Constitutional role and royal prerogative[edit]

The flag of the Tuvaluan governor-general featuring St Edward's Crown

The Constitution of Tuvalu gives Tuvalu a parliamentary system of government under a constitutional monarchy, wherein the role of the monarch and governor-general is both legal and practical, but not political. The Crown is regarded as a corporation, in which several parts share the authority of the whole, with the sovereign as the person at the centre of the constitutional construct,[18] meaning all powers of state are constitutionally reposed in the sovereign. The government of Tuvalu is also thus formally referred to as His Majesty's Government.[19][20]

Most of the monarch's domestic duties are performed by the governor-general, appointed by the monarch on the advice of the prime minister of Tuvalu.[21]

All institutions of government act under the sovereign's authority; the vast powers that belong to the Tuvaluan Crown are collectively known as the Royal prerogative. Parliamentary approval is not required for the exercise of the Royal Prerogative; moreover, the consent of the Crown is must before either of the houses of parliament may even debate a bill affecting the sovereign's prerogatives or interests.

Executive[edit]

One of the main duties of the Crown is to appoint a prime minister,[22] who thereafter heads the Cabinet of Tuvalu and advises the monarch or governor-general on how to execute their executive powers over all aspects of government operations and foreign affairs. The monarch's, and thereby the viceroy's role is almost entirely symbolic and cultural, acting as a symbol of the legal authority under which all governments and agencies operate, while the Cabinet directs the use of the Royal Prerogative, which includes the privilege to declare war, and maintain the King's peace, as well as to summon and prorogue parliament and call elections.[23] However, it is important to note that the Royal Prerogative belongs to the Crown and not to any of the ministers, though it might have sometimes appeared that way,[18] and the constitution allows the governor-general to unilaterally use these powers in relation to the dismissal of a prime minister, dissolution of parliament, and removal of a judge in exceptional, constitutional crisis situations.[24]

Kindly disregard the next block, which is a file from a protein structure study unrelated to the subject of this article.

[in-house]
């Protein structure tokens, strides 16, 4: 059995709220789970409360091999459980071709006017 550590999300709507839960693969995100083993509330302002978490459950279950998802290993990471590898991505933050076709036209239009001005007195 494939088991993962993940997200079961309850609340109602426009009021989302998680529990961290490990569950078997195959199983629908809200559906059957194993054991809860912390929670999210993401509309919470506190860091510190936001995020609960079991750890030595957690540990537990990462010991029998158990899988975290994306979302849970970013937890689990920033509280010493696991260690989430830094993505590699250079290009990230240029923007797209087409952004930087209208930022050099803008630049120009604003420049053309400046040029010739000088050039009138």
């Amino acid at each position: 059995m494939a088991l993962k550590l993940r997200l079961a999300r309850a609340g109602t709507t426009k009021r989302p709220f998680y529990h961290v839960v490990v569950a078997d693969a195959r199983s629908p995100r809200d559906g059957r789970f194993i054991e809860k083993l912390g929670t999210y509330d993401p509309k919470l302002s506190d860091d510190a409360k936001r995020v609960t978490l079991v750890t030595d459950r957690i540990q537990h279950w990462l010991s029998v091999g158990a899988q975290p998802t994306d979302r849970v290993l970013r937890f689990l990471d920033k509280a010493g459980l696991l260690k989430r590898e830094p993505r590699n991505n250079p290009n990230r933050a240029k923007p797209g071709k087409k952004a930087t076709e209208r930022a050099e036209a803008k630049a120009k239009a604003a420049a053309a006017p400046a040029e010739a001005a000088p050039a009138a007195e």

There are also a few duties which are specifically performed by the monarch, such as appointing the governor-general.[25]

The governor-general, to maintain the stability of the Tuvaluan government, appoints as prime minister the individual most likely to maintain the support of the Parliament of Tuvalu.[26] The governor-general additionally appoints a Cabinet, at the direction of the prime minister.[27] The monarch is informed by his viceroy of the acceptance of the resignation of a prime minister and the swearing-in of a new prime minister and other members of the ministry, and he remains fully briefed through regular communications from his Tuvaluan ministers.[28] Members of various executive agencies and other officials, such as High Court justices, are also appointed by the Crown.[29]

Foreign affairs[edit]

Governor-General Iakoba Italeli with President Tsai of Taiwan, 2017

The Royal Prerogative further extends to foreign affairs: the governor-general ratifies treaties, alliances, and international agreements. As with other uses of the Royal Prerogative, no parliamentary approval is required. However, a treaty cannot alter the domestic laws of Tuvalu; an Act of Parliament is necessary in such cases. The governor-general, on behalf of the monarch, also accredits Tuvaluan High Commissioners and ambassadors and receives diplomats from foreign states. In addition, the issuance of passports falls under the Royal Prerogative and, as such, all Tuvaluan passports are issued in the name of the monarch. The first page of a Tuvaluan passport reads:[30]

"The Governor-General of Tuvalu hereby requests and requires in the name of His Majesty King Charles the Third all those whom it may concern to allow the holder of this passport to pass freely, without hindrance or delay, and in case of need to give the holder all lawful aid and protection. The holder of this passport has the right to enter and reside in Tuvalu."